In American Way Cellular v. Travelers Property Casualty Co. (no. B234188, filed May 30, 2013), a California court of appeal confirmed that an insurer has no duty to investigate the veracity of representations in an application because the insured holds the duty to fully divulge information, and the insurer cannot be responsible for negligence by a broker who was not an agent.
The American Way insured sought coverage for a commercial warehouse in Los Angeles through a retail broker, A&J. The building had no sprinklers but the application submitted by A&J contained a box checked for “FIRE PROTECTION (Sprinklers, Standpipes, CQ/Halon Systems)” and had an entry stating “SMOKE DETECTORS/FIRE EXTING./SPRINKLERS.”
The resulting policy contained a “Protective Safeguards Endorsement For Sprinklered Locations and Restaurants,” which stated: “As a condition of this insurance, you are required to maintain the protective devices or services” listed as “Automatic Sprinkler System, including related supervisory services.” An exclusion stated that Travelers would not pay for loss or damage caused by fire if, prior to the fire, the insured knew of any impairment of the system or failed to maintain it in working order.
The broker had been authorized to submit applications to Travelers under contract with a Travelers agent, USASIA, that stated: “BROKER desires USASIA to place risks of BROKER’S clients (hereafter referred to as ‘INSURED’) with and for acceptance by admitted companies and or non-admitted companies…and USASIA agrees to allow BROKER commission on such business, if and when placed.”
After fire destroyed the warehouse, Travelers initially made an advance payment of $250,000, but subsequently denied the claim because there was no sprinkler system installed, and stated that it intended to seek reimbursement of the advance payment due to a lack of coverage.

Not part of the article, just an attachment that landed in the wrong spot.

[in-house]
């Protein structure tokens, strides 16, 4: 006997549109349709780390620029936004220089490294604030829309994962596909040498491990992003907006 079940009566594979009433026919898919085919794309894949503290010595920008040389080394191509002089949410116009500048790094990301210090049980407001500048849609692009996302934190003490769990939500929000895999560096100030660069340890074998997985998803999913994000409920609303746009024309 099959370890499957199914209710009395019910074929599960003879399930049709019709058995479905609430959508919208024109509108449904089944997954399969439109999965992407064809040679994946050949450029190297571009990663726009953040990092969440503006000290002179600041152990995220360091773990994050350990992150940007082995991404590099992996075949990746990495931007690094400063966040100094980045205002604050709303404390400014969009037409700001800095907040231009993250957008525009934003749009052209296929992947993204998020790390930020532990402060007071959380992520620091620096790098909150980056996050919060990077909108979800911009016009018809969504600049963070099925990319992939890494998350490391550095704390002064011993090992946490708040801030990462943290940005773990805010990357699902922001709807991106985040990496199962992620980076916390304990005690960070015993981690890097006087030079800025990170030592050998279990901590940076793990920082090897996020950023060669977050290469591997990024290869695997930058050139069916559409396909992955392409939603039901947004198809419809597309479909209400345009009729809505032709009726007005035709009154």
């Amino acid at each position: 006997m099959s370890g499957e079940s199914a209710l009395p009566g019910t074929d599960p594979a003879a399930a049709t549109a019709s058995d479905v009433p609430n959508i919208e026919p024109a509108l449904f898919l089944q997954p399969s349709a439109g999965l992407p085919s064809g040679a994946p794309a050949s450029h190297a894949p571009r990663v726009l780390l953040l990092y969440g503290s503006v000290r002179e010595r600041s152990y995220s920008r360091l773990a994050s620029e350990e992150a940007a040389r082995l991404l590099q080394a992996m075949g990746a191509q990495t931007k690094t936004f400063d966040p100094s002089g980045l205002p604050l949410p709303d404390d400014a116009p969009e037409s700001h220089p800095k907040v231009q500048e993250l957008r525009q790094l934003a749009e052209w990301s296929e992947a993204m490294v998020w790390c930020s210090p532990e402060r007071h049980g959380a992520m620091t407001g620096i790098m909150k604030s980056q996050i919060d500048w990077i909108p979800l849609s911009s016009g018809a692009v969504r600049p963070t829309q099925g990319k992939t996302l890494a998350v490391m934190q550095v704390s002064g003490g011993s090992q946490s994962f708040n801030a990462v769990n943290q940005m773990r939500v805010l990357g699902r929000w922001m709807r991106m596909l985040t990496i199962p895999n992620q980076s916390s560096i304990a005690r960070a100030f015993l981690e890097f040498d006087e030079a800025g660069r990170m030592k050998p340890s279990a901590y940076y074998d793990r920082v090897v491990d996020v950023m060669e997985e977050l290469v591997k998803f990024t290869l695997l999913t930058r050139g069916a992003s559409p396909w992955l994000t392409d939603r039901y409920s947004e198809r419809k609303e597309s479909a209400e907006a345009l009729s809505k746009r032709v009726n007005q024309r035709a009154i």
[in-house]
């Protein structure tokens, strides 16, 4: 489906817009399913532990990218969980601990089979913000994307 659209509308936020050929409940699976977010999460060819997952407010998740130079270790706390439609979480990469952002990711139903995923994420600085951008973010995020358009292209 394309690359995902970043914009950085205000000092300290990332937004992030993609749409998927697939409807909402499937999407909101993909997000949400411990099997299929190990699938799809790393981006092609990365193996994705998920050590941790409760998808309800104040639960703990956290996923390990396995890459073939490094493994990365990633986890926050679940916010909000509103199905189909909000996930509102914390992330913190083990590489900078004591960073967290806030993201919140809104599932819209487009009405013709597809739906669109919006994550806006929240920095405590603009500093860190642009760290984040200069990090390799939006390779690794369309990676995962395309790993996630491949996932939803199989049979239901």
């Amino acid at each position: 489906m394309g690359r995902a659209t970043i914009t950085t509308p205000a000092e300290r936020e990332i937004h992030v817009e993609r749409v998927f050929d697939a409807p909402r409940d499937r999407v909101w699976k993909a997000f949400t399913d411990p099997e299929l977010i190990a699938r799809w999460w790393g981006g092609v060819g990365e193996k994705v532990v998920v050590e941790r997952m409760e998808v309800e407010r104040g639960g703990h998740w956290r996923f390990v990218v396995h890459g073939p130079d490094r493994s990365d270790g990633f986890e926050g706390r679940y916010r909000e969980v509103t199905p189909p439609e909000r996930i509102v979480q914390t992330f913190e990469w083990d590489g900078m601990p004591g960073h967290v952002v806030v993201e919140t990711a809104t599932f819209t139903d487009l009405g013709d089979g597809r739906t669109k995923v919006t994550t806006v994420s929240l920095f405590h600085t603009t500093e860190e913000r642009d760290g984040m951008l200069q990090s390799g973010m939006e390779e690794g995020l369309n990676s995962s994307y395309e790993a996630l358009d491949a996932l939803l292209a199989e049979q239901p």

In the ensuing lawsuit, the broker’s principals admitted that it was a brokerage and not a Travelers agent. One of the principals also made a declaration that the entries on the application were based on statements from the insured’s employees that the premises had sprinklers. In opposition to Travelers’ motion for summary judgment, the insureds denied having been the source of the information and stated that even a cursory inspection would have revealed the absence of sprinklers.
The appeals court affirmed summary judgment for Travelers, finding that the broker’s admission it was not a Travelers agent, coupled with the lack of an appointment filed with the Insurance Commissioner, established broker status and not agency. The court also cited the rule that ostensible agency cannot rest on representations by the broker alone, but must involve conduct of the insurer to mislead the applicant.
The court went on to reject a claim that the condition to “maintain” a sprinkler system created an ambiguity, because it would be impossible to maintain something that did not exist. The court distinguished Holz Rubber Co., Inc. v. American Star Ins. Co. (1975) 14 Cal.3d 45, which held that a sprinkler maintenance requirement would not apply where a building was still under construction. The American Way court pointed out that the insured never intended to install sprinklers, the application said the building had sprinklers, and a plain reading of the endorsement required a functioning, operational sprinkler system during the policy period.
The court entered summary judgment in favor of Travelers on its cross-complaint for declaratory relief and reimbursement of the $250,000 advance payment.
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